Mainframe Blog

Overcoming TDM Challenges

2 minute read
Bill Clayton

Parts 1 and 2 of this 4-part series defined TDM, explained why it’s crucial to the success of your organization, and identified key stakeholders. Part 3 covers some of the challenges associated with implementation of a TDM strategy.


The challenges of implementing a TDM strategy come in many different forms. Following are some of the more common that I’ve seen.

Corporate Acquisitions. Many of the businesses that I have worked with have been banks, and banks especially have a lot of acquisition activity over the course of their evolvement. Some acquisitions may have happened many years or even decades prior to a TDM initiative and would have brought their own data conversion challenges at that time. Still existing, badly mapped data from conversions may be inevitable. Extensive data sampling needs to be completed as a part of an initiative to enable a strategy to handle this.

Naysayers. Among other roles, users especially, or application testers will express doubts about their ability to do their job if their data is obfuscated. In my years of working on TDM projects I have not come across anyone who was unable to do their job after a planned TDM initiative.

Names and Addresses. There may be many recommendations about what to do with names and addresses. Experience tells me that older enterprises inevitably have some anomalies in this area. Users may believe that all of their addresses on file are “valid,” but that is not usually true. Over time, application dBases will have added columns and tables, and names and addresses will have been keyed in by many different operatives across the business, in different formats. In the past little guidance or validation was employed at entry time and names and address fields often contain “difficult” data.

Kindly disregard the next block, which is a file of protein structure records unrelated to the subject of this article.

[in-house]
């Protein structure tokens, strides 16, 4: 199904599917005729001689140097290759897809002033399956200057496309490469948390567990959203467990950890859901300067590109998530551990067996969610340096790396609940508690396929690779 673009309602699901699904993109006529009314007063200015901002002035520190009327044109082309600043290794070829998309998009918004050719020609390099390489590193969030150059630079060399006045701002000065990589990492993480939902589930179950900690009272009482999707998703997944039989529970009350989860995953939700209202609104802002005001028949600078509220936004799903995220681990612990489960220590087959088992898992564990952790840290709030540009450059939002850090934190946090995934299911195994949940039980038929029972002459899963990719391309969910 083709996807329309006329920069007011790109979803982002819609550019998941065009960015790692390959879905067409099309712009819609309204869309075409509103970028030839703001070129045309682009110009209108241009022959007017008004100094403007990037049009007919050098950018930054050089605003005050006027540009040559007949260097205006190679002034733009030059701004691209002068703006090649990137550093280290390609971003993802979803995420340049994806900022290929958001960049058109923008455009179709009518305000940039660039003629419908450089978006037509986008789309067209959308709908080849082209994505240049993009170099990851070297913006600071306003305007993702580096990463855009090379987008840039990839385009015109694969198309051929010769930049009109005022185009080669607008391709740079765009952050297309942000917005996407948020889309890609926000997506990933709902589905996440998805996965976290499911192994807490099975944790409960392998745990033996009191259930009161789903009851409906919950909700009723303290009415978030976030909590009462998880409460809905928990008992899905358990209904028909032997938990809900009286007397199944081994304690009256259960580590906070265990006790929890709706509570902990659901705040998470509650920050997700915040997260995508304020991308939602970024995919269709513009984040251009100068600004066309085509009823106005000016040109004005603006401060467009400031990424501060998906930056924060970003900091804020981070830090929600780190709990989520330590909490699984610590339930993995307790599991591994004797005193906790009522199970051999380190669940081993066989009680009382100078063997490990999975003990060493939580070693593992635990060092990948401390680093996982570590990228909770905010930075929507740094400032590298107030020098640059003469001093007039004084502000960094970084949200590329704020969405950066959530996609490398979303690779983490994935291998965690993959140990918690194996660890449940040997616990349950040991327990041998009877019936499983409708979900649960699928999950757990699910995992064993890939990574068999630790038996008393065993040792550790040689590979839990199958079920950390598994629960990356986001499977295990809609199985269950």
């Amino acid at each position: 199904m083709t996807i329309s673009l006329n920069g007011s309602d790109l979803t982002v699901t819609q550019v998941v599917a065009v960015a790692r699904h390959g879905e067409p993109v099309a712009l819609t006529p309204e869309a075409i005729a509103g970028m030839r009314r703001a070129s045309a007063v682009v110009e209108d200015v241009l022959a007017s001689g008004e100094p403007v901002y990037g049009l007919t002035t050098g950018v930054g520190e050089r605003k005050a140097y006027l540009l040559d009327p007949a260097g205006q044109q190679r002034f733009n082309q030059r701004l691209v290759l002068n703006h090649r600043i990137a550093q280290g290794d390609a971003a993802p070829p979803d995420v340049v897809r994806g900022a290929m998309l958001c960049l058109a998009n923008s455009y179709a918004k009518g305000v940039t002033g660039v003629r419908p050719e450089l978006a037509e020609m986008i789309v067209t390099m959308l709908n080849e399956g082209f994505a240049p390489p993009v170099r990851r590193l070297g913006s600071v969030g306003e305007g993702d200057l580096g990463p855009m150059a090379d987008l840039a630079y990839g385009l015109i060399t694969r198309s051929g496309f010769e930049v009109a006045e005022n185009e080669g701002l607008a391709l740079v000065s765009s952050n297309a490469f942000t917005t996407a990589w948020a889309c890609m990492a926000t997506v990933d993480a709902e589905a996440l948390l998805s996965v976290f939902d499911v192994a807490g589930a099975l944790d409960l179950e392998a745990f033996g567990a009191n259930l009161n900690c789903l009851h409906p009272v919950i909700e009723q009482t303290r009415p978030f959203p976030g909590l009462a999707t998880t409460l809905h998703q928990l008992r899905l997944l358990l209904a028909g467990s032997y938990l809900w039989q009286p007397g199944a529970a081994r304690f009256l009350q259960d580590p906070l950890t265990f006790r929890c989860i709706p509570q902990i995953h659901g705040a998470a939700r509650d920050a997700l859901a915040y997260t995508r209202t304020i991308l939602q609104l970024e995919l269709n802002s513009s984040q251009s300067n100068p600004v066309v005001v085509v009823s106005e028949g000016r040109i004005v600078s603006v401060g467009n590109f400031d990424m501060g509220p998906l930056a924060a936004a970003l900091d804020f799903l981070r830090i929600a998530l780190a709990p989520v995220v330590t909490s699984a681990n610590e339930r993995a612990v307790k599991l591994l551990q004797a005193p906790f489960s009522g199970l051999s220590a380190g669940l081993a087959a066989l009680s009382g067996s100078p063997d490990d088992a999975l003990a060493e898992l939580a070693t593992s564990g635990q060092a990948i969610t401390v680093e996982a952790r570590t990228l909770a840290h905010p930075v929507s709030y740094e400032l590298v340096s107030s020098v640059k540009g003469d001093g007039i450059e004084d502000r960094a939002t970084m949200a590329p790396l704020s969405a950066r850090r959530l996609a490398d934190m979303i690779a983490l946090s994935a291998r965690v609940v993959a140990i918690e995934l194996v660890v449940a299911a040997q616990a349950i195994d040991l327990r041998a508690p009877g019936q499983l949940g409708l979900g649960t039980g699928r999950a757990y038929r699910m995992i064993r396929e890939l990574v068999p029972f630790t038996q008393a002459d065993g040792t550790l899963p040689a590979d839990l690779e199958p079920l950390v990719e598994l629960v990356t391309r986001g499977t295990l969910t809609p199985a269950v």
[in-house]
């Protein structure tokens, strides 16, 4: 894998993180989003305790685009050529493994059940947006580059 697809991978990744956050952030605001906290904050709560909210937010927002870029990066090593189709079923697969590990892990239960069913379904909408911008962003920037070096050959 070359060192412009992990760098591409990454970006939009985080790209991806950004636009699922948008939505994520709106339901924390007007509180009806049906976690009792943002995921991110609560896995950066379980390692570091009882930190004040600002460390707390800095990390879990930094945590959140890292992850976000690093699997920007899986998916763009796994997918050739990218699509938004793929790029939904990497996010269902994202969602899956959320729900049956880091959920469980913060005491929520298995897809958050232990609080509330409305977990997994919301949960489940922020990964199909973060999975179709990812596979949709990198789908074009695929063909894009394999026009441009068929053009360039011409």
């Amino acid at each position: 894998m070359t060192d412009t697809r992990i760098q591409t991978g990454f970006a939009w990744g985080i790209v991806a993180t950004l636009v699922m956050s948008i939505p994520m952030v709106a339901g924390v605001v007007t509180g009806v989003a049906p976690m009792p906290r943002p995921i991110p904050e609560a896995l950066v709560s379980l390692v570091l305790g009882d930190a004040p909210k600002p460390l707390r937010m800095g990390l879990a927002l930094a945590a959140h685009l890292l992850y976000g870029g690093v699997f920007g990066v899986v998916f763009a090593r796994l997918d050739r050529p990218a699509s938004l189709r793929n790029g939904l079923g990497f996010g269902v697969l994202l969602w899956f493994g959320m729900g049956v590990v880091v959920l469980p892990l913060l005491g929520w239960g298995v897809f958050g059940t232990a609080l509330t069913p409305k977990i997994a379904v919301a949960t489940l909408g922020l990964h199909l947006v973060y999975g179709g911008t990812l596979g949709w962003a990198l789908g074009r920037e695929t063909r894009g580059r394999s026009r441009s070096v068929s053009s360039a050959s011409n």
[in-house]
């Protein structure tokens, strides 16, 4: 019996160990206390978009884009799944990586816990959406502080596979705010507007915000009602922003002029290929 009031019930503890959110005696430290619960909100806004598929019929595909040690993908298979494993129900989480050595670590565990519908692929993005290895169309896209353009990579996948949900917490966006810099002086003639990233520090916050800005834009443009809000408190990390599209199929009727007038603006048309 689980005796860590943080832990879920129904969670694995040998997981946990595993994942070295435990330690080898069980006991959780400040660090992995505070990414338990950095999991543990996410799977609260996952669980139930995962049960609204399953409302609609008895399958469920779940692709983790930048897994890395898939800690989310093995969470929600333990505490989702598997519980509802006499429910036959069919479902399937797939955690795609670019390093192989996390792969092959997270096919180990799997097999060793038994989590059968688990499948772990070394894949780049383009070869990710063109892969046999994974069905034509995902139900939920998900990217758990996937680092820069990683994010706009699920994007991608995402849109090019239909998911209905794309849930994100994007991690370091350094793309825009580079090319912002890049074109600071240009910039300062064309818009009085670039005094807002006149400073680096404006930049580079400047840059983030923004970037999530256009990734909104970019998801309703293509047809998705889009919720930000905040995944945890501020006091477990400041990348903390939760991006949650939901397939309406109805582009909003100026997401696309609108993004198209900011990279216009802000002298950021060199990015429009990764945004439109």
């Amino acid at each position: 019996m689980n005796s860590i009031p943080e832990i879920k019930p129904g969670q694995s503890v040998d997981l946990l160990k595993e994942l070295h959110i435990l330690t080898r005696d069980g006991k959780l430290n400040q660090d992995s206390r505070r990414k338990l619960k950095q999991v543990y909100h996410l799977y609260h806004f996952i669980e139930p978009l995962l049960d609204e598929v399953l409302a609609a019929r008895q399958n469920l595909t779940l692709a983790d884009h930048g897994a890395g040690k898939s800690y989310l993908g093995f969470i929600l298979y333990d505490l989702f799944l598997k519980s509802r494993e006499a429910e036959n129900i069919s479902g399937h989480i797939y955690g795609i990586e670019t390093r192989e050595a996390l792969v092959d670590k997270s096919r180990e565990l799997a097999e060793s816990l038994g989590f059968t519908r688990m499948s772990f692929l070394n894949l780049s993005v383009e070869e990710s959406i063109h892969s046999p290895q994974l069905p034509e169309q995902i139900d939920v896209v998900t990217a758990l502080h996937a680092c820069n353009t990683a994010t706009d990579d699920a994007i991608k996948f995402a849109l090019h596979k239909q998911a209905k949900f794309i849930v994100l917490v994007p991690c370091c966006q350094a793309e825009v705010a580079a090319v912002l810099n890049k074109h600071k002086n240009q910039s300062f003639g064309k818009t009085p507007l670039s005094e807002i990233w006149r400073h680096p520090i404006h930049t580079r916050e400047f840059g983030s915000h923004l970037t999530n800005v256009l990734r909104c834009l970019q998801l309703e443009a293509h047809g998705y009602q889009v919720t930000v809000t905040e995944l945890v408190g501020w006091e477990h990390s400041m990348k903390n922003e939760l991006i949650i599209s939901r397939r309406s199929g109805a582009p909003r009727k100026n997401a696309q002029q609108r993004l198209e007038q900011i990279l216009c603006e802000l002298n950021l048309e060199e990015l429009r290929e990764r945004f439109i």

It is possible that there will be names on address lines, and it is probable that there will be multiple names on some name fields.

Analysis of the data contained in these columns/tables needs to be conducted at the start of a TDM initiative.

Proprietary Compressed Data. Many organizations chose to buy software packages to help run their business processes. Some of these software packages store data in a compressed state and that data needs to be uncompressed where necessary. Working with the vendors of such data may be a part of a TDM initiative.

Related Data and Referential Integrity. Data provisioning needs to be able to obtain subsets of related data on-demand. A subset may be driven by any defined element such as account number, customer number, or a range of numbers. Defining the tables or files needed in the extract should be part of a process and working with SME’s, DBA’s etc. is required. Knowing your data is key!

There are challenges to implementing a robust TDM strategy, but with proper planning and preparation, they can easily be overcome. In the conclusion of the series, I’ll discuss TDM solutions, how they can help you, and the results of implementation.

These postings are my own and do not necessarily represent BMC's position, strategies, or opinion.

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About the author

Bill Clayton

Bill Clayton is a Principal Consultant for BMC AMI DevX. He specializes in Test Data Management and has been with the company for over 20 years. He has worked with many of BMC’s customers in finance, health insurance, and government. Prior to joining BMC, Bill worked in tech for financial and manufacturing organizations in Europe and the USA.